Steven Van Belleghem sees opportunities to experiment everywhere. When he works with brands like Google, Microsoft, and Disney to help them combine technology and behavioural trends to create outstanding customer experience, but also when he writes. He wrote the first business book to include augmented reality, he writes fiction to explore the possibilities of the future, and his latest book features a specially composed soundtrack.
He's also developed a unique approach to structuring and writing his books, which he generously shares in this conversation, and encourages us all to find the courage and curiosity to experiment for ourselves...
No business can ignore social media influencers these days, they're part of the fabric of our lives both personally and professionally. But what are the opportunities and the pitfalls for the influencers themselves and for the brands that work with them?
Sara McCorquodale set out to answer that question, and along the way discovered the very human stories behind the public faces. She also discovered that the resilience she'd developed as a journalist stood her in good stead through the research, and shares some tips on how to approach that for first-time writers.
Fascinating from both a business and a writing perspective. (How very Extraordinary Business Book Club.)
Having interviewed hundreds of CEOs as a journalist, James Ashton started to notice some patterns. He got curious. In this fast-changing world, where leadership is more challenging than ever, what kinds of leaders have emerged and how do they respond to those challenges?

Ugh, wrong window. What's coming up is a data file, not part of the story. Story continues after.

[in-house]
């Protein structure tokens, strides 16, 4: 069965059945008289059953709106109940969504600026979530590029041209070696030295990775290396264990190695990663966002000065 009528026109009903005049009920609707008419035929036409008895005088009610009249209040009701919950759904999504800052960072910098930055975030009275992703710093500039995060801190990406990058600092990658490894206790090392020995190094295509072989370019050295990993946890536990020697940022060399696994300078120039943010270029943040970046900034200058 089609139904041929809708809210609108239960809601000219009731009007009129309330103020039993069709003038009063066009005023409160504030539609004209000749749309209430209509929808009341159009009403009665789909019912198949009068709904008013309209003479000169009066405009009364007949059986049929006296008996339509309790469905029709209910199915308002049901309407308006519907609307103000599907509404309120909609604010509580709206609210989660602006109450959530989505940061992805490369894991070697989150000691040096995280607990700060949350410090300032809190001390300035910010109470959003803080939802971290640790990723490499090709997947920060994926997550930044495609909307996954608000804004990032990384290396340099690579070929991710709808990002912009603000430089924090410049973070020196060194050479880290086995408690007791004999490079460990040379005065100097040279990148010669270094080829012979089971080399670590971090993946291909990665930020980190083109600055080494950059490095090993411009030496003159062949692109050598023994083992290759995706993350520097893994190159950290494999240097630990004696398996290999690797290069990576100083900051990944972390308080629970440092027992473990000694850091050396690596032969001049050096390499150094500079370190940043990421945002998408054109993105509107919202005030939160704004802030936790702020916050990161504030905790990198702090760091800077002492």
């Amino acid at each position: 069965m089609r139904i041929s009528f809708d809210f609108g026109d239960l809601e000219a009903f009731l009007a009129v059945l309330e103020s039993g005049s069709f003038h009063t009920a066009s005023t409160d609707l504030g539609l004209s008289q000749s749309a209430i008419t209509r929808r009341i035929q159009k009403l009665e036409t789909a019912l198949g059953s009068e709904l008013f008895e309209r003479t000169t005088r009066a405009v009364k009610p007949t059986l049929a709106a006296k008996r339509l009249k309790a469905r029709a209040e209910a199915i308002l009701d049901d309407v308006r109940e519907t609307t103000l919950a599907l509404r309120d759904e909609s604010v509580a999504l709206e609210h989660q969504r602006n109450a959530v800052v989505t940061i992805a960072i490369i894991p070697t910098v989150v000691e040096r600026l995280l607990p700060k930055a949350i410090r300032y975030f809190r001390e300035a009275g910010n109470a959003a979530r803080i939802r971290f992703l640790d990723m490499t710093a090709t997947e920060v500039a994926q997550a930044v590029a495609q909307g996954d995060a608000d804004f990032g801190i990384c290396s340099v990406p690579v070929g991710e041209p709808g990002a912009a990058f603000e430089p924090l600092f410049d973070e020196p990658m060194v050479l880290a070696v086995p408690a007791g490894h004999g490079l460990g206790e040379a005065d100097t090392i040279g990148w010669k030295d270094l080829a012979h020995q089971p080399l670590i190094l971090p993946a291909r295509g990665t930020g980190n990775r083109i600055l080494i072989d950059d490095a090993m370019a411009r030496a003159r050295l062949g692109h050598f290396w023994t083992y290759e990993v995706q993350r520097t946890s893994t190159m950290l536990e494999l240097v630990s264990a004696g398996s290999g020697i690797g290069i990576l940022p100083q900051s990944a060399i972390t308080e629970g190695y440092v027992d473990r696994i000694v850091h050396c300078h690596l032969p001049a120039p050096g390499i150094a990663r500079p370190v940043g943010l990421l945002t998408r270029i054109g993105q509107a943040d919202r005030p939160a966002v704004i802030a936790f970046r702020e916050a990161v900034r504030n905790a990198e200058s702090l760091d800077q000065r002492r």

A fascinating conversation about leadership itself, but also a practical glimpse into how a professional journalist organises and structures ideas to create a powerful book.
"Organizations, not government... hold the key to change in the world, and therefore when we write, we've got to write with the business, the organizational leader in mind."
We talk a lot about engagement, empathy, psychological safety in the workplace. But what we're really talking about, claims Yetunde Hofmann, is love.
Love is a difficult word to use in the context of business. It makes us uncomfortable. But if leaders embrace it as a 'core capability', it has the power to transform our relationships within, between and beyond our organizations.
As well as this profound stuff, we talk about the mechanics of interviewing and the power of leading with questions rather than statements. A powerful, affirming and thoughtful conversation.
As a project manager, Rob Kerr was accustomed to evaluating options and allocating scarce resources for maximum impact. The magic happened, however, when he started taking those tools out of the office and applying them to life:
'We were making better decisions as a family. We were being a bit bolder with our choices... I thought, okay, this is working for us.'
So Rob brought together his framework for bringing project management into real life and united it with his passion for entrepreneurship to create Project Future, a tool to help would-be entrepreneurs evaluate their options and set up a successful business.
Along the way he learned a huge amount about writing, collaboration, illustration, and overcoming his fear of appearing on video...
We often say that something raises more questions than answers as if that's a bad thing - but perhaps it's a more dangerous state of affairs when we have more answers than questions.
Many of the recent conversations in the Club have focused on the power of writing to identify and explore good questions, and the work that needs to be done to communicate the answers.
Gillie Bolton on the power of reflective practice to allow us to range more freely as we explore;